Since I’m the chef in the family, I’m responsible for roasting the Thanksgiving bird and feeding the great hordes. It used to stress me out, but over the years I’ve actually learned to enjoy it! How? I’ve learned to simplify, streamline and fudge some things, allowing me to pull off the ultimate feast – and please my epicurean family – without making my life more difficult than it needs to be. That leaves me time and energy to try something new if I want.
If you’re expecting a small group, there’s no need to cook enough for an army, so cut the excess! Less cooking and cleaning means more time to relax and enjoy everyone’s company. Skip cooking a big bird and try cooking a stuffed turkey breast instead. A three-pounder will easily feed six people.
It’s easy to get overwhelmed by thinking “it won’t be Thanksgiving unless we have ______,” but you know what? More likely than not, no one will miss it – and dinner will still be great.
Choose two side dishes that complement the turkey and won’t complicate your life. Instead of preparing several vegetable side dishes, roast a mixture of veggies to satisfy everyone’s wishes.
Perhaps the most challenging part of a Thanksgiving dinner is organizing it. Orchestrating what goes in the oven, on the stovetop and in the microwave – and timing everything so all the dishes come out piping hot at the same time – is the work of a maestro (or a madwoman!). To streamline the whole production, prepare as many make-aheads as possible.
I used to think mashed potatoes only tasted good when the potatoes were mashed and fluffed at the very, very last minute. How wrong I was! Instead of receiving praise for my culinary excellence, I was rewarded with sweaty last-minute panic – and chastised for letting the rest of the food get cold! Trust me, potatoes are just as tasty the next day. When you’re almost ready to eat, just microwave them in an eight-inch (20-cm) dish on medium, stirring often, for 15 to 20 minutes.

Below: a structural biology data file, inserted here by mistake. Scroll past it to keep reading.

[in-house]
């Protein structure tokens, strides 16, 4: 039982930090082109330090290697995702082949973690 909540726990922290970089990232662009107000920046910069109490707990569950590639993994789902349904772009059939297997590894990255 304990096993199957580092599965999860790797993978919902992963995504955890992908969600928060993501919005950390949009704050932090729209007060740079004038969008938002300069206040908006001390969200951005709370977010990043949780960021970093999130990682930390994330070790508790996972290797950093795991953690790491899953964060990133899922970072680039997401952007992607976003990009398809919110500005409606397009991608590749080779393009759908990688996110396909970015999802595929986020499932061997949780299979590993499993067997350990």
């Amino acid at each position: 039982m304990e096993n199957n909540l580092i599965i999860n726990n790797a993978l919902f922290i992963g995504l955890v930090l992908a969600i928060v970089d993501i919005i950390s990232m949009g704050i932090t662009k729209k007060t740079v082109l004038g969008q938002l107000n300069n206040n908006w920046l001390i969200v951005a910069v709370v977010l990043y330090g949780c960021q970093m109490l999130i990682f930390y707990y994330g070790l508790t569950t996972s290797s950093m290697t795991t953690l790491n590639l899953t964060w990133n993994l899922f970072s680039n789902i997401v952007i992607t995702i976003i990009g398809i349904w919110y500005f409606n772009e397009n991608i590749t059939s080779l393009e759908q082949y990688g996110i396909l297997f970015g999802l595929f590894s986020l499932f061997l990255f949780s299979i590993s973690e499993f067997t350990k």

Even if you can’t make the whole dish ahead of time, do as much prep work beforehand as possible. Peel and clean all vegetables, such as turnip, parsnips and potatoes. Keep them in cold water so they don’t turn colour. Measure out ingredients needed for baking or making gravy. Stuffing is a natural make-ahead – it gets a lot of mess out of the way and the flavour only improves as it sits.
I find the most stressful part about cooking a large dinner is the time it takes to clean up – especially when cooking side dishes. If you don’t want to spend all those extra hours in the kitchen, make the deli counter at the supermarket your sous-chef! Round out your feast with a tangy beet salad, mixed bean salad or that bright green Kentucky-style coleslaw. Tofu and grain salads are also tasty additions to your table.
Dessert is another course I’m willing to cheat on. I love pumpkin pie, but making it from scratch can be time-consuming and patience-sapping. And between all the chocoholics and picky eaters, I’m always (politely and longingly) asked if anything else is available. If you want to please your guests – without having to make several desserts – round out your dessert table with a selection of store-bought squares and brownies. Or buy pre-mixed dough and bake cookies at home without the muss and fuss.
Try something new
Even though tradition plays a big part of the annual Thanksgiving feast, consider trying a new twist on an old theme! Experiment with new methods and flavours. Want some inspiration? Why not…
• Make like a vegetarian and try tofu turkey, also known as Tofurkey.
• Try deep-fried turkey – it’s a tradition in the Deep South and produces the moistest and most crispy-skinned turkey I’ve ever eaten. You can buy turkey fryer kits on ebay.ca or canadiancamo.com. I recommend reading up on this adventurous cooking method before you try it.